How Polyamory Helped Me Recover From PTSD After I Was Raped

Expecting one person to fulfill your every need is a fantasy that can kill any relationship.

polyamorous couple Pixel-Shot / Shutterstock

"Without me, you would be homeless."

He'd said it casually, dismissively that it'd be taken as a joke. But by then I'd come to know better. He wasn't joking. It was a threat.

That night, my boyfriend of two years raped me. Those words have since been burned into my memory and our entire relationship was distilled into a single, frightening whisper.

That was seven years ago. It's taken that long to come even remotely close to anything resembling stability and healing. I've woken up late at night shaking and screaming from nightmares of the exact moment he raped me. It's called Post-Traumatic Stress Disorder and it's affected every single aspect of my life, including my sex life.


My current boyfriend and I have been together for three years now and we've never had sex — and not for lack of trying. It all gets to a certain point, and then the flashbacks begin.

I hear his words, and the hell begins anew.

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My PTSD and trauma are as fresh as the day it was made. It matters little how safe my new partner makes me feel every other moment, how good and kind and protective he is — the ghost of my abuser still lingers.

It's my firm belief that no one owes you sex of any kind.

It is not a duty you perform for your partner. It should be something that's consensually given and received, whether out of love or pleasure.


That being said, it hurt knowing sex was something I could never give the man who'd brought me out of the darkest period of my life. I could never meet his physical desires.

Photo: Author

At some point in our relationship, we'd had a long discussion about becoming a polyamorous couple, dating and flirting with other guys, and even bringing them home for sexual shenanigans. It seemed like a natural progression to our relationship, one with clear boundaries and rules of consent.


Some think of polyamory as this wild and crazy wibbly-wobbly sex stuff where there are no rules and absolute anarchy.

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Nothing could be further from the truth.

In order to have a successful and happy non-monogamous relationship, clear borders and rules must be made.

Consent is just as vital here as it is anywhere else — doubly so when multiple partners are involved.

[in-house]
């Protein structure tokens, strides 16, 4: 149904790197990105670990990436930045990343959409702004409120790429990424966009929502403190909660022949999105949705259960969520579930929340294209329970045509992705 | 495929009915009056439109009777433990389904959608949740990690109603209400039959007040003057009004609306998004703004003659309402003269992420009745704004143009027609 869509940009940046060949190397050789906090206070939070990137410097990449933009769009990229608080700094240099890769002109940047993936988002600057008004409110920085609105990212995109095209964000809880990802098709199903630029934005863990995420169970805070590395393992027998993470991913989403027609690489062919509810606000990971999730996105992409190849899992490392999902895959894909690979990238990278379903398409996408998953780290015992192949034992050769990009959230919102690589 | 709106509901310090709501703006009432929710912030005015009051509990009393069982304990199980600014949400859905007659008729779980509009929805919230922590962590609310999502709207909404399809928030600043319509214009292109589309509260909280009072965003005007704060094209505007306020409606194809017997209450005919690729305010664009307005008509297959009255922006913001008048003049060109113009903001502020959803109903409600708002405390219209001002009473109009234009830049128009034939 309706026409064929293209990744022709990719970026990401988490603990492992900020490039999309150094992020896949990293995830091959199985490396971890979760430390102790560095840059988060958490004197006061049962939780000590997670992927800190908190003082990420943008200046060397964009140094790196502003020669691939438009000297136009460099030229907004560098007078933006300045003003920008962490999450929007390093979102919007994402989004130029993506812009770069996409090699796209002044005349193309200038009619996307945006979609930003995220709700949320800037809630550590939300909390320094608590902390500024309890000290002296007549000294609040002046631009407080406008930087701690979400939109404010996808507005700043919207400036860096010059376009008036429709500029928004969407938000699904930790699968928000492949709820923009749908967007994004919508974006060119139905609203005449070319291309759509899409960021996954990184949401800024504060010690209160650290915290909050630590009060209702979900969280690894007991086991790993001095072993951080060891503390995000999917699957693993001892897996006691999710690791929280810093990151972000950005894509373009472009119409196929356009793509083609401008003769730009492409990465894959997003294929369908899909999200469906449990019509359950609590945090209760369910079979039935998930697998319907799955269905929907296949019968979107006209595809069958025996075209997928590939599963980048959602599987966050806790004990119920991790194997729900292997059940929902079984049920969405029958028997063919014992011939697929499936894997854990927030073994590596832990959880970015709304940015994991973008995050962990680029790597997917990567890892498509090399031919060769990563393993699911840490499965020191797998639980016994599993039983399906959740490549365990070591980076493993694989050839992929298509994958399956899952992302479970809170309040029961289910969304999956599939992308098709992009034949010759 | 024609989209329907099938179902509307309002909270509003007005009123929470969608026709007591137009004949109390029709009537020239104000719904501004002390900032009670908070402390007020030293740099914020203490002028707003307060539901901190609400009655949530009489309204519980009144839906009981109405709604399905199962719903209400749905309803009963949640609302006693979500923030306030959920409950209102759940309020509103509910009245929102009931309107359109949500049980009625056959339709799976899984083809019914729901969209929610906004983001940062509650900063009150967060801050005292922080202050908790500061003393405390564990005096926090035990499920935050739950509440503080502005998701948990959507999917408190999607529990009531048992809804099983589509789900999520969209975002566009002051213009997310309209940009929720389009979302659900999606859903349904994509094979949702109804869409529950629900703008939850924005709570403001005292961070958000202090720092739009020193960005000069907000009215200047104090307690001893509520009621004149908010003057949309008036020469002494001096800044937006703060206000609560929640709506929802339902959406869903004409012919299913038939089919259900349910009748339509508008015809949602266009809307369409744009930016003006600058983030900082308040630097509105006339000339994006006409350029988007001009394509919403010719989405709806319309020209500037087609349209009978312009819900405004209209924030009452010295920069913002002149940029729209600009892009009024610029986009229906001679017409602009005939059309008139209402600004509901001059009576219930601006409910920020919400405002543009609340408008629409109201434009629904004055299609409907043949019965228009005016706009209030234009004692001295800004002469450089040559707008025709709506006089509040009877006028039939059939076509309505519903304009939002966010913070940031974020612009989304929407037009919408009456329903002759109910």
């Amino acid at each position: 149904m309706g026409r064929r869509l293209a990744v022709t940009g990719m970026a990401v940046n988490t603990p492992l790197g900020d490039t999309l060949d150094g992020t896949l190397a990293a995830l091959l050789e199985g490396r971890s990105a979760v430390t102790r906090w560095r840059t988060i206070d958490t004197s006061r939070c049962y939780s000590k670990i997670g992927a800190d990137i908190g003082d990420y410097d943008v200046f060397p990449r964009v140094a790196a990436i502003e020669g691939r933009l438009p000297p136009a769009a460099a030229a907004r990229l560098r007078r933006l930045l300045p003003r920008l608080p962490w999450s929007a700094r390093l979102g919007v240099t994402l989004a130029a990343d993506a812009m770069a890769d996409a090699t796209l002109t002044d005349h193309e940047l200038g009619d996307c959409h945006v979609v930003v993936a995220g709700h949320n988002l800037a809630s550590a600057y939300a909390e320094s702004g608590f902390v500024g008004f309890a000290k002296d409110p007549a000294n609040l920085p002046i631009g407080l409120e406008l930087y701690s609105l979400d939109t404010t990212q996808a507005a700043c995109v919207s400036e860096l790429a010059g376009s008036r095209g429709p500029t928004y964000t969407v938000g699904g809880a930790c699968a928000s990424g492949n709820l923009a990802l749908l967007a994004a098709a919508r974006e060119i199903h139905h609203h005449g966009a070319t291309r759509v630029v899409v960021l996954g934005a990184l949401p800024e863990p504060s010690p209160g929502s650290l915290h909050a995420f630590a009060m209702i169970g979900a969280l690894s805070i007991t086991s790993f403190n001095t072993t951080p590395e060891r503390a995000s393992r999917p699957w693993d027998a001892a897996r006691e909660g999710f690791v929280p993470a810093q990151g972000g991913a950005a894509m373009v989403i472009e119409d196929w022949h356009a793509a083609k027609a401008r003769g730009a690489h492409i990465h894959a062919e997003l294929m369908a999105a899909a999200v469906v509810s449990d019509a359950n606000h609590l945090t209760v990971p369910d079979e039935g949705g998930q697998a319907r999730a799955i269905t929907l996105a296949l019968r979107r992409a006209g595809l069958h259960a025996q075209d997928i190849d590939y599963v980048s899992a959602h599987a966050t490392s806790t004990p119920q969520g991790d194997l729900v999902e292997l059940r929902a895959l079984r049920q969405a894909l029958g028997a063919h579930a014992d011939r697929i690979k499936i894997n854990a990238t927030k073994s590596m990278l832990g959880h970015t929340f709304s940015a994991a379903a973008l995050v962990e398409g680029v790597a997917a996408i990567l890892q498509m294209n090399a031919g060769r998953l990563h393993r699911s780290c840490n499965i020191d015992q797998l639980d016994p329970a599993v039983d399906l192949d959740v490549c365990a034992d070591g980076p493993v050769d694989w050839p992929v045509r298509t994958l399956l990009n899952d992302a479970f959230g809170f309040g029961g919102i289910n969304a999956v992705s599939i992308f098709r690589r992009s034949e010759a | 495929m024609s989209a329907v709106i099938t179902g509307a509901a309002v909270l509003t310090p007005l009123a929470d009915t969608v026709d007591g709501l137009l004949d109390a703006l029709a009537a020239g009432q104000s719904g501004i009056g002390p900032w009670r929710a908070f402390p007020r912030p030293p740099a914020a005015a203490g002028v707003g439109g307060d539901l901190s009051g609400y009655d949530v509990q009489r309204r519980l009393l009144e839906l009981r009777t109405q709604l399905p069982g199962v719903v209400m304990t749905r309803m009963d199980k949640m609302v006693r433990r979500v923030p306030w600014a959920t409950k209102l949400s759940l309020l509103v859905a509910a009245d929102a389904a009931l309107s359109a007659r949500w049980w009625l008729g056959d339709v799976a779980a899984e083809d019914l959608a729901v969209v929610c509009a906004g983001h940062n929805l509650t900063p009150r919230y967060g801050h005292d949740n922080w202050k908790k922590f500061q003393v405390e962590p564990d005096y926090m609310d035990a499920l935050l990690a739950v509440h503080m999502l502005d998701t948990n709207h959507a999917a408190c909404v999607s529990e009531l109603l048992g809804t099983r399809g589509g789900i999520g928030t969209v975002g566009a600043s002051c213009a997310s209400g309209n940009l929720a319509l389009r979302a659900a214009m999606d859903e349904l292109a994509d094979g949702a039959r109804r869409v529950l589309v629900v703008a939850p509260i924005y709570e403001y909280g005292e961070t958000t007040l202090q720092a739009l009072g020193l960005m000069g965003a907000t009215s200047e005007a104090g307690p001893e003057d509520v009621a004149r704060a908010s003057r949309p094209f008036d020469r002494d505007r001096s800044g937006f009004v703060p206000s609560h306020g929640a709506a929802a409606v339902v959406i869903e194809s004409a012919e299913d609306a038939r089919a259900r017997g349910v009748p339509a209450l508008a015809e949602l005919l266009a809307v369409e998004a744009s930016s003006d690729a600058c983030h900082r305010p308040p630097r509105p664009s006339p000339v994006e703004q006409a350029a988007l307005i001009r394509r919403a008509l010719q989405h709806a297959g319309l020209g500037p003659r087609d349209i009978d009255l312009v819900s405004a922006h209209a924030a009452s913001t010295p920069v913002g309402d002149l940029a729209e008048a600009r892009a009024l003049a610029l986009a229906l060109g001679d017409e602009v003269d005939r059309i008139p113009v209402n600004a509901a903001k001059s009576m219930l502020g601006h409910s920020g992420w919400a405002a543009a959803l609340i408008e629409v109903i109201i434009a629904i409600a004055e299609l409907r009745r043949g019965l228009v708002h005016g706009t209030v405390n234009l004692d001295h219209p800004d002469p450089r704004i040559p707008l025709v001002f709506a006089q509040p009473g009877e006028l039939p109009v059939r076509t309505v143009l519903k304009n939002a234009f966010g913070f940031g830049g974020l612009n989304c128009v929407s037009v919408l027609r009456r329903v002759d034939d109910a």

Words cannot express what a relief it is to know the rules after surviving a relationship where they changed daily, like a violent game of Calvin-ball.

My abusive ex would lie, shift blame, keep me on the defensive, and threaten me as a means of keeping me unsure and vulnerable.


He treated me like his personal possession and isolated me so I wouldn't have any escape. My confidence and identity were shattered through a lengthy campaign of verbal abuse and manipulation.

My confidence has slowly begun to return, no doubt thanks to the love and safety provided by my current relationship.

The other day my partner remarked that I laugh more now than when we first met. Previously, I had been broken and withdrawn, fearful of being used again.

Our strong foundation built on honest and open communication has given me an avenue through which I can repair some of the damage that was done.

RELATED: I'm A Rape Survivor And Stripping Helped Me Love My Body Again


Having multiple partners has also freed me from the anxiety of not being able to meet my boyfriend's sexual desires.

There was never any pressure on me to do so, and it's certainly not why we pursued such a relationship in the first place, but I love knowing that his needs are being met. There is no guilt or shame or feelings of inadequacy — only his happiness and mine.

Expecting one person to fulfill your every need is a fantasy that can kill any relationship. It's an impossible strain, and when one person's desire to control another comes in, it quickly turns the relationship toxic. Perhaps it's a side effect of my experiences with this manipulative behavior, but I've come to love the act of letting go.


Photo: Author

Since engaging in our non-monogamous relationship, my boyfriend and I have shared a few different partners, and I've enjoyed and cared for each of them in their own way.

I'm always sad when they're gone, of course, but for me, the beauty of those relationships lies within their fleeting nature. We connect briefly, then move on from each other to pursue our separate journeys.


Things are not always easy. I still struggle with any sort of assertiveness and fail to always make my feelings known.

Communication is a two-way street, and it's on me to speak up when I have a concern or a pressing need. We're still working out the kinks through patience and understanding.

We've recently fallen in love with one another. Dates are usually a three-way affair, sometimes dinner and a movie, and nerding out over shared interests.

Once we're home, my boyfriend is a master of seduction, having carefully learned what it is his partner wants and then blowing their mind with passionate sex. He is a skillful and attentive lover.

Afterward is my favorite part, especially lately. When all is said and done, and the three of us are basking in the afterglow, I nestle in between them.


They reach out with affectionate arms to wrap me in a tight cocoon of love and safety. I am never happier anywhere else than I am in these moments.

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Dorian Dawes is a transgender/nonbinary author and writer.